against active attacks.  The responsibility remains with the client
   to avoid sending a password over a vulnerable channel.

   The PLAIN mechanism relies on the TLS encryption layer for security.
   When used without TLS, it is vulnerable to a common network
   eavesdropping attack.  Therefore PLAIN MUST NOT be advertised or used
   unless a suitable TLS encryption layer is active or backwards
   compatibility dictates otherwise.

   When the PLAIN mechanism is used, the server gains the ability to
   impersonate the user to all services with the same password
   regardless of any encryption provided by TLS or other network privacy
   mechanisms.  While many other authentication mechanisms have similar
   weaknesses, stronger SASL mechanisms such as Kerberos address this
   issue.  Clients are encouraged to have an operational mode where all
   mechanisms which are likely to reveal the user's password to the
   server are disabled.

   The security considerations for TLS apply to STARTTLS and the
   security considerations for SASL apply to the PLAIN mechanism.
   Additional security requirements are discussed in section 2.

10. References

   [ABNF]     Crocker, D. and P. Overell, "Augmented BNF for Syntax
              Specifications: ABNF", RFC 2234, November 1997.

   [ACAP]     Newman, C. and J. Myers, "ACAP -- Application
              Configuration Access Protocol", RFC 2244, November 1997.

   [AUTH]     Haller, N. and R. Atkinson, "On Internet Authentication",
              RFC 1704, October 1994.

   [CRAM-MD5] Klensin, J., Catoe, R. and P. Krumviede, "IMAP/POP
              AUTHorize Extension for Simple Challenge/Response", RFC
              2195, September 1997.

   [IMAP]     Crispin, M., "Internet Message Access Protocol - Version
              4rev1", RFC 2060, December 1996.

   [KEYWORDS] Bradner, S., "Key words for use in RFCs to Indicate
              Requirement Levels", BCP 14, RFC 2119, March 1997.

   [MIME-SEC] Galvin, J., Murphy, S., Crocker, S. and N. Freed,
              "Security Multiparts for MIME: Multipart/Signed and
              Multipart/Encrypted", RFC 1847, October 1995.

   [POP3]     Myers, J. and M. Rose, "Post Office Protocol - Version 3",
              STD 53, RFC 1939, May 1996.

   [POP3EXT]  Gellens, R., Newman, C. and L. Lundblade, "POP3 Extension
              Mechanism", RFC 2449, November 1998.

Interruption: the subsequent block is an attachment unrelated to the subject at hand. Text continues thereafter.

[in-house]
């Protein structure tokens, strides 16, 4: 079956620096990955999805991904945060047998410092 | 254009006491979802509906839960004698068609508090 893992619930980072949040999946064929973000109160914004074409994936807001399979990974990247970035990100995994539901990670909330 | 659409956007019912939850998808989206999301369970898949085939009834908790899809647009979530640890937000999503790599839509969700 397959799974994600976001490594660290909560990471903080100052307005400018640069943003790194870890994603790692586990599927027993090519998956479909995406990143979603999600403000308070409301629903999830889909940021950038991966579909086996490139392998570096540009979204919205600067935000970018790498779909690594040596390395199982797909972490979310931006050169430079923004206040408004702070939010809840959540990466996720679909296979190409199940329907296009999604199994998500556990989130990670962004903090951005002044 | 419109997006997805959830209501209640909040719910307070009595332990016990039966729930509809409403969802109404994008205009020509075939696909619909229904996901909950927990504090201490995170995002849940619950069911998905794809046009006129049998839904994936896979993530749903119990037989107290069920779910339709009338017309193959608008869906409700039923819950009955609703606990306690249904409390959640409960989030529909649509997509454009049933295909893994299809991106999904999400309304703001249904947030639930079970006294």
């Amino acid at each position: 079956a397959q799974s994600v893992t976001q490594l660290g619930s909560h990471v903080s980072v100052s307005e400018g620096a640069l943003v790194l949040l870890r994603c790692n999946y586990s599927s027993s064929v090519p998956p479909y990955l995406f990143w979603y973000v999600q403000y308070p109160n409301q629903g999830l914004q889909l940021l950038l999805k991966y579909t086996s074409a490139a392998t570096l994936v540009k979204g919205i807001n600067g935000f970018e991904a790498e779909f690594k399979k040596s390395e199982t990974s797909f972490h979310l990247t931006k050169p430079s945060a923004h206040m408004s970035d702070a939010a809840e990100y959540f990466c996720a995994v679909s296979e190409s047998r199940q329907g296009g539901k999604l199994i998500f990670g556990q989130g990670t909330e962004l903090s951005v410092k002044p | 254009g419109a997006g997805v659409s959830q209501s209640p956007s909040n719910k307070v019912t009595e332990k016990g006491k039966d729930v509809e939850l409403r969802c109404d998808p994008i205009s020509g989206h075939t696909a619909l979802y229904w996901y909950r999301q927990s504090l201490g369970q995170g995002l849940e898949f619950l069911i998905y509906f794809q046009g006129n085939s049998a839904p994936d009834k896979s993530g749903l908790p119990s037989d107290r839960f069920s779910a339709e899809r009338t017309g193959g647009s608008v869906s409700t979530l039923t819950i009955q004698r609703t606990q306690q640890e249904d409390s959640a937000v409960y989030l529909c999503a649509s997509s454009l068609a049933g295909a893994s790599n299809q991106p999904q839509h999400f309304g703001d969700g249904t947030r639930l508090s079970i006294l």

[POP-AUTH] Myers, J., "POP3 AUTHentication command", RFC 1734,
              December 1994.

   [SASL]     Myers, J., "Simple Authentication and Security Layer
              (SASL)", RFC 2222, October 1997.

   [SMTPTLS]  Hoffman, P., "SMTP Service Extension for Secure SMTP over
              TLS", RFC 2487, January 1999.

   [TLS]      Dierks, T. and C. Allen, "The TLS Protocol Version 1.0",
              RFC 2246, January 1999.

   [UTF-8]    Yergeau, F., "UTF-8, a transformation format of ISO
              10646", RFC 2279, January 1998.

11. Author's Address

   Chris Newman
   Innosoft International, Inc.
   1050 Lakes Drive
   West Covina, CA 91790 USA

   EMail: chris.newman@innosoft.com

A. Appendix -- Compliance Checklist

   An implementation is not compliant if it fails to satisfy one or more
   of the MUST requirements for the protocols it implements.  An
   implementation that satisfies all the MUST and all the SHOULD
   requirements for its protocols is said to be "unconditionally
   compliant"; one that satisfies all the MUST requirements but not all
   the SHOULD requirements for its protocols is said to be
   "conditionally compliant".

   Rules                                                 Section
   -----                                                 -------
   Mandatory-to-implement Cipher Suite                      2.1
   SHOULD have mode where encryption required               2.2
   server SHOULD have mode where TLS not required           2.2
   MUST be configurable to refuse all clear-text login
     commands or mechanisms                                 2.3
   server SHOULD be configurable to refuse clear-text
     login commands on entire server and on per-user basis  2.3
   client MUST check server identity                        2.4
   client MUST use hostname used to open connection         2.4
   client MUST NOT use hostname from insecure remote lookup 2.4
   client SHOULD support subjectAltName of dNSName type     2.4
   client SHOULD ask for confirmation or terminate on fail  2.4
   MUST check result of STARTTLS for acceptable privacy     2.5
   client MUST NOT issue commands after STARTTLS
      until server response and negotiation done        3.1,4,5.1
   client MUST discard cached information             3.1,4,5.1,9
   client SHOULD re-issue CAPABILITY/CAPA command       3.1,4
   IMAP server with STARTTLS MUST implement LOGINDISABLED   3.2
   IMAP client MUST NOT issue LOGIN if LOGINDISABLED        3.2
   POP server MUST implement POP3 extensions                4
   ACAP server MUST re-issue ACAP greeting                  5.1

   client SHOULD warn when session privacy not active and/or
     refuse to proceed without acceptable security level    9
   SHOULD be configurable to refuse weak mechanisms or
     cipher suites                                          9

   The PLAIN mechanism is an optional part of this specification.
   However if it is implemented the following rules apply:

   Rules                                                 Section
   -----                                                 -------
   MUST NOT use PLAIN unless strong encryption active
     or backwards compatibility dictates otherwise         6,9
   MUST use UTF-8 encoding for characters in PLAIN          6